Fox News and The Washington Post are both saying that ObamaCare will cost double what was originally planned. Here is an explanation why this isn't the case. No, Obamacare's Cost Didn't Just Double. Sigh.
Sorting through the deceptive attacks on health care reform gets old, even for me. But on Wednesday the Republicans and their allies made a claim so obviously misleading that they, and the media outlets parroting them, must have known they spreading false information.
The basis for the claim is the Congressional Budget Office’s latest projections for the Affordable Care Act, which critics (and I!) like to call Obamacare. When Congress first passed the law, in the spring of 2010, CBO made official estimates of how much the law would cost, how many people would get insurance as a result, and so on. It updated that estimate one year later and has, now, updated it one more time.
The CBO distributed its report in the morning and, by 11 a.m., Republican offices on Capitol Hill were spitting out press releases about it. According to the Republicans, CBO had discovered that Obamacare was going to cost $1.76 trillion over the next ten years. “The CBO’s revised cost estimate indicates that this massive government intrusion into America’s health care system will be far more costly than was originally claimed,” Tom Price, chairman of the House Republican Policy Committee, said. Within a few hours, both Fox News and the Washington Times were carrying online stories making the same claim. According to the Fox News account, CBO was “showing that the bill is substantially more expensive – twice as much as the original $900 billion price tag.”[at]
If CBO had truly determined that health care reform’s cost will be twice the original estimates, it would be huge news. But CBO said nothing of the sort.
To figure out the cost of health care reform, CBO looks at each of the law’s component parts and, for accounting purposes, groups them into different categories. It calls one category “gross cost of coverage expansions” – that’s the amount of money the federal government will spend to help people get insurance, mostly by offering Medicaid to more people or giving people subsidies they can use to help offset the cost of private insurance. Last year, CBO estimated that the gross cost of coverage expansion from 2012 through 2021 would be $1.445 trillion. Now CBO thinks the gross cost will be $1.496 trillion. The number shifted, in part, because the CBO has changed its projections for economic growth. (MSNBC's Tom Curry has a nice explanation of this.)[at]But, in the context of such a large a budget projection, that’s barely any difference at all.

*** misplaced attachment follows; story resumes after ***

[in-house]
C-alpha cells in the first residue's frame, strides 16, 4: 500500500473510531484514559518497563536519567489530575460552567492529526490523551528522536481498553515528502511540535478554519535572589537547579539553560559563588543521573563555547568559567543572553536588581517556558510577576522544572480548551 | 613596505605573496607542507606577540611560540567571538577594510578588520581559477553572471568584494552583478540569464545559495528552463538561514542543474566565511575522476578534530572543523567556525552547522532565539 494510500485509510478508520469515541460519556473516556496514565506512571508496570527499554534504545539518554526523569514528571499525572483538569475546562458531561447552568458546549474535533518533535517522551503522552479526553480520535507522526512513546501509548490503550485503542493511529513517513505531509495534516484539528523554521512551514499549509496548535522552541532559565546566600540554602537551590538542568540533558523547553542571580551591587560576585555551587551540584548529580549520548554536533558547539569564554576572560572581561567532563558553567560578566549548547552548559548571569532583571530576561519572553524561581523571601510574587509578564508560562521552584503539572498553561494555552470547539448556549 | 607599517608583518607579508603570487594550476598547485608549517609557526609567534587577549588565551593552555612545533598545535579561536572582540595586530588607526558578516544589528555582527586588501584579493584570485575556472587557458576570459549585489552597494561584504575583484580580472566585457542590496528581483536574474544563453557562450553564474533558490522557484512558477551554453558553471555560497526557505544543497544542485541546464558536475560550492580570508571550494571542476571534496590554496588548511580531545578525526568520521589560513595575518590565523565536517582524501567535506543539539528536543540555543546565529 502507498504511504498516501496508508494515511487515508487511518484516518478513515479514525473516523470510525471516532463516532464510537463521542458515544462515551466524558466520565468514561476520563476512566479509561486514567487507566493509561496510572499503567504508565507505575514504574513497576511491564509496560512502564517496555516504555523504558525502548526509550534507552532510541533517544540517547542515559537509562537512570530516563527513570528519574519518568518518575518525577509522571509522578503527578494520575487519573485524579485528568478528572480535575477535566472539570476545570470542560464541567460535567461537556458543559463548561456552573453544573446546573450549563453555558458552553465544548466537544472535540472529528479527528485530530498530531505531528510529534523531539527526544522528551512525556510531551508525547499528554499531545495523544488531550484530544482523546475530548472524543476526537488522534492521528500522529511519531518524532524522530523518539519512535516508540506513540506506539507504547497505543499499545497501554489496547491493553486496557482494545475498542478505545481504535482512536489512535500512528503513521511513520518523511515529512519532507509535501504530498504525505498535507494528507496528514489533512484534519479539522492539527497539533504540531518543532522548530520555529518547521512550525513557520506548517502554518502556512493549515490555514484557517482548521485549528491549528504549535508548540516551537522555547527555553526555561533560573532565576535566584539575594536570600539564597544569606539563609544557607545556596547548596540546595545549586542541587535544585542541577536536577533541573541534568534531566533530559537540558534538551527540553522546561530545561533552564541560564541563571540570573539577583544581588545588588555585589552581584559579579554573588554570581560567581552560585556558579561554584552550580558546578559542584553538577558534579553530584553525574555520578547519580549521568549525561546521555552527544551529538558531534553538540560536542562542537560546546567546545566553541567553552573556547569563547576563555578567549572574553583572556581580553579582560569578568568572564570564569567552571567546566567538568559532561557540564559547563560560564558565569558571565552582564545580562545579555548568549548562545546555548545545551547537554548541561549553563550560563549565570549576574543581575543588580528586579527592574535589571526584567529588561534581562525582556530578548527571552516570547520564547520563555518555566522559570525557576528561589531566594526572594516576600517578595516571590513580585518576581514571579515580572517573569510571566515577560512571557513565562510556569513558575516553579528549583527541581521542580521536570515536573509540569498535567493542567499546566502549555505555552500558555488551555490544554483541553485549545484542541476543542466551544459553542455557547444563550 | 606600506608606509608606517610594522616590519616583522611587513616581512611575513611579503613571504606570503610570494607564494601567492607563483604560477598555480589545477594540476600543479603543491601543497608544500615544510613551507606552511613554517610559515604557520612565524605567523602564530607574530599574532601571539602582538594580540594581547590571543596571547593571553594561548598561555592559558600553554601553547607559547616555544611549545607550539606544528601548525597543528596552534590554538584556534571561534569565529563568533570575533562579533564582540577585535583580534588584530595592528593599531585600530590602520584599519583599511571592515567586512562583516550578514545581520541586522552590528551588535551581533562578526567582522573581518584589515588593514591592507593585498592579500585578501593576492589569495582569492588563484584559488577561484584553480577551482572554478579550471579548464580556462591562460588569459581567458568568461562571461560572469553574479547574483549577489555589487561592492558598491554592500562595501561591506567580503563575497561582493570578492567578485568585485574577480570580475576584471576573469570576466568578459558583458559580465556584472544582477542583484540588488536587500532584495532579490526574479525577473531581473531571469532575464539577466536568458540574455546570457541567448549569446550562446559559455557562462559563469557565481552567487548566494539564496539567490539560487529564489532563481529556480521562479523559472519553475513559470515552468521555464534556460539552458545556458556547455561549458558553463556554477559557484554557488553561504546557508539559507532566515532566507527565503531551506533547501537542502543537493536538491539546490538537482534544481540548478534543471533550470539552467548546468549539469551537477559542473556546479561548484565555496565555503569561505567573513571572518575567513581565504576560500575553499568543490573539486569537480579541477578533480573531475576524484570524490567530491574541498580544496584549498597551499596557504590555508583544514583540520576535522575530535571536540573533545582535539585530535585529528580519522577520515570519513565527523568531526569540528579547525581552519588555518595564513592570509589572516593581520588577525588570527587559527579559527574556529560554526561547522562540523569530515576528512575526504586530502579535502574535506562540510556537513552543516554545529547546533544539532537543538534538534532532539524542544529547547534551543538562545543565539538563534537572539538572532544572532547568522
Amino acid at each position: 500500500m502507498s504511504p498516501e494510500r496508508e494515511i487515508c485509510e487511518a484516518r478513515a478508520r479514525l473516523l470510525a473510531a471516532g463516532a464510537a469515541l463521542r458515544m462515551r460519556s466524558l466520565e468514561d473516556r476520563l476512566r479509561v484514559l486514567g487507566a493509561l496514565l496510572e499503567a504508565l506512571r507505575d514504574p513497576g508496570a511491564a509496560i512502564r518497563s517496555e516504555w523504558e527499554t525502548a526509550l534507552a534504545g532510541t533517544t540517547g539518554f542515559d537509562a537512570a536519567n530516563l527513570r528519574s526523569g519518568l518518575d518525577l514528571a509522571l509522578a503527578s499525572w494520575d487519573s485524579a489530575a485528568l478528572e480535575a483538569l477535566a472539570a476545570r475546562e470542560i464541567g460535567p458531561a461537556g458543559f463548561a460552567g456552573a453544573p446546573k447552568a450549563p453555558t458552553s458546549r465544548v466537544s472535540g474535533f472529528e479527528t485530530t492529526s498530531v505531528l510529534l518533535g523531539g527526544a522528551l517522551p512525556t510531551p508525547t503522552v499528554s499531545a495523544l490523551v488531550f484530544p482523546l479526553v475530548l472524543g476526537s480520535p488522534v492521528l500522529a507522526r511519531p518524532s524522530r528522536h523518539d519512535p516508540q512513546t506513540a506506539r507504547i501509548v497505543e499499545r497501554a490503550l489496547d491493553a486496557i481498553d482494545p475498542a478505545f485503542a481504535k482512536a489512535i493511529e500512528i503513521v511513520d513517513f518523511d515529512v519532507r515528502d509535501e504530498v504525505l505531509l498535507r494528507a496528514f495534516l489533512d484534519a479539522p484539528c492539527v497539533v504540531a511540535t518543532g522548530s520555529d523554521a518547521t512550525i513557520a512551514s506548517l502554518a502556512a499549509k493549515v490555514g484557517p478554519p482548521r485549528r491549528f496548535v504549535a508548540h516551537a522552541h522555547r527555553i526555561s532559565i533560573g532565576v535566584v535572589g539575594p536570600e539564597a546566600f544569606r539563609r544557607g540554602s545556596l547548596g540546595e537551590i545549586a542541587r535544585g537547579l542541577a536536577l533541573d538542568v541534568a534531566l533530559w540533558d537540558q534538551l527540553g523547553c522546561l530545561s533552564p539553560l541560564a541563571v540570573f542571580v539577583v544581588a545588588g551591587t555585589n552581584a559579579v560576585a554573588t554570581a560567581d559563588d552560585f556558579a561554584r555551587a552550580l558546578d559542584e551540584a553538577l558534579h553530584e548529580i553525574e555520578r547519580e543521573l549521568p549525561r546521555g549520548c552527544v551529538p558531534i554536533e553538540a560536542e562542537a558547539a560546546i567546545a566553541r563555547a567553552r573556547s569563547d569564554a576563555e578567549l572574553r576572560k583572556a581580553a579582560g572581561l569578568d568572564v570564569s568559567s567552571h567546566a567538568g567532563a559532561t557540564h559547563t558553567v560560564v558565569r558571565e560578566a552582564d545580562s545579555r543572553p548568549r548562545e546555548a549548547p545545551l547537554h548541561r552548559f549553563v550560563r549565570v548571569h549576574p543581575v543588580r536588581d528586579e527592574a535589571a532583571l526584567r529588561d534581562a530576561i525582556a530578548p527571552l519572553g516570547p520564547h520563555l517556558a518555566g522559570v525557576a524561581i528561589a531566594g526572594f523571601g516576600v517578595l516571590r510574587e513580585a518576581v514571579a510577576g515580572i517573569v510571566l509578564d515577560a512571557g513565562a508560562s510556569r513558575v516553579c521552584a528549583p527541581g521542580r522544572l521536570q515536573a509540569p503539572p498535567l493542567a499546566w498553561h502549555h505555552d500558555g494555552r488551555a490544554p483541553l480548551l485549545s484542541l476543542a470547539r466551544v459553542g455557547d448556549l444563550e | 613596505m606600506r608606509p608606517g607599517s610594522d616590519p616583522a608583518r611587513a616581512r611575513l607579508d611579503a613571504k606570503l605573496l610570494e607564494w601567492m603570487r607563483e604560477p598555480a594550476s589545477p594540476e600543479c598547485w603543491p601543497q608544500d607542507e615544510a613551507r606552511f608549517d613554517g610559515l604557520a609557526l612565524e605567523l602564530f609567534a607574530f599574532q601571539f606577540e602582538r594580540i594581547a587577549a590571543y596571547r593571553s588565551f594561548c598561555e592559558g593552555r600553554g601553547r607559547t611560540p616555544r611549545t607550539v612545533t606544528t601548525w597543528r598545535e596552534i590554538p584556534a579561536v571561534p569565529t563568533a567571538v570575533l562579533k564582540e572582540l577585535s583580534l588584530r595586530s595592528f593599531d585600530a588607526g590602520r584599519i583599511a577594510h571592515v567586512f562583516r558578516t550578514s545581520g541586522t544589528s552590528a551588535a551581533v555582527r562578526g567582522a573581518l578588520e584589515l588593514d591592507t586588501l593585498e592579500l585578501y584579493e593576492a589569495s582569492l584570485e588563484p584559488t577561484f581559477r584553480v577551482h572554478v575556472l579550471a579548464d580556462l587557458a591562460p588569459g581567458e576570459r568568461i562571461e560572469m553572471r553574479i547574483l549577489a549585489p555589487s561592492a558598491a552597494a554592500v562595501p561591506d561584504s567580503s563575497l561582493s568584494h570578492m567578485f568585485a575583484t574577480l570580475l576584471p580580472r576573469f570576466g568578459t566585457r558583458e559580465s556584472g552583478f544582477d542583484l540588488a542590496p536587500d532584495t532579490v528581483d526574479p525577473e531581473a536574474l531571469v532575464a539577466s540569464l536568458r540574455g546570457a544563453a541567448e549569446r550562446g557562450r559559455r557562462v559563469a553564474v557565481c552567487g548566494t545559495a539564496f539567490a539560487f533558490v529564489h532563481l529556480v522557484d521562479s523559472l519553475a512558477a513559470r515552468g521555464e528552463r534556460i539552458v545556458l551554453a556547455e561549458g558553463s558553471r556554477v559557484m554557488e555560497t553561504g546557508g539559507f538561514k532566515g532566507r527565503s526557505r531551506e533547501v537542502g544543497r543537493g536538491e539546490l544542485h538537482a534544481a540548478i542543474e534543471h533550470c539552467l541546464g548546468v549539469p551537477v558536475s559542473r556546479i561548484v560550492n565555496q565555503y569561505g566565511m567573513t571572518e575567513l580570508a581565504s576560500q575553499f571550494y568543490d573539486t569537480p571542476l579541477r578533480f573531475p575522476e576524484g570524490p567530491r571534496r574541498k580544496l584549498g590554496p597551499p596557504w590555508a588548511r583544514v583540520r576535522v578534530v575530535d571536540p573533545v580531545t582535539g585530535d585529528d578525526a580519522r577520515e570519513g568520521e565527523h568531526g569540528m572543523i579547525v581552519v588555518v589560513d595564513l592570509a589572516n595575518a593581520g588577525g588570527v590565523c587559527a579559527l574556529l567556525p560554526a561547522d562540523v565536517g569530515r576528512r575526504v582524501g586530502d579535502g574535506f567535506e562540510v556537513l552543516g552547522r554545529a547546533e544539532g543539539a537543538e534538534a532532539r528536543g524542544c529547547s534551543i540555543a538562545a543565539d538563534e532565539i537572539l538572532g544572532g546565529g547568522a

In the this latest estimate, CBO extends its projection out one more year, to capture the expenses from 2012 to 2022, in order to capture a full decade. In 2022, CBO says, the gross cost of coverage expansion will be $265 billion. Add that to the $1.496 and you get (with rounding) the $1.76 trillion – the one in the press releases and the Fox story.
But there is nothing new or surprising about this. It’s only slightly more money than the previous year’s outlays. The ten-year number seems to jump only because the time frame for the estimate has moved, dropping one year, 2011, and adding another, 2022. Obamacare has virtually no outlays in 2011, because the Medicaid expansion and subsidies don’t start up until 2014, which means the shifting time frame drops a year of no implementation and adds one of full implementation.
Still, doesn’t that just validate what the law’s critics have always said, that the administration was playing games to hide the program’s true impact on the deficit? Hardly. Remember, this is just the raw cost of expanding insurance coverage we’re talking about here – in other words, the money the federal government is sending out the door. The new law also calls for new revenue, in the form of taxes and penalties. It also reduces spending, mostly through Medicare, to help offset the cost of the coverage expansion. When the Affordable Care Act became law, CBO estimated that the net result of all these changes, taken together, would be to reduce the deficit. Now, with this revised estimate, CBO has decided the law will reduce the deficit by even more money. Yes, you read that right: The real news of the CBO estimate is that, according to its models, health care reform is going to save even more taxpayer dollars than previously thought. http://www.tnr.com/blog/jonathan-coh...uble-price-fox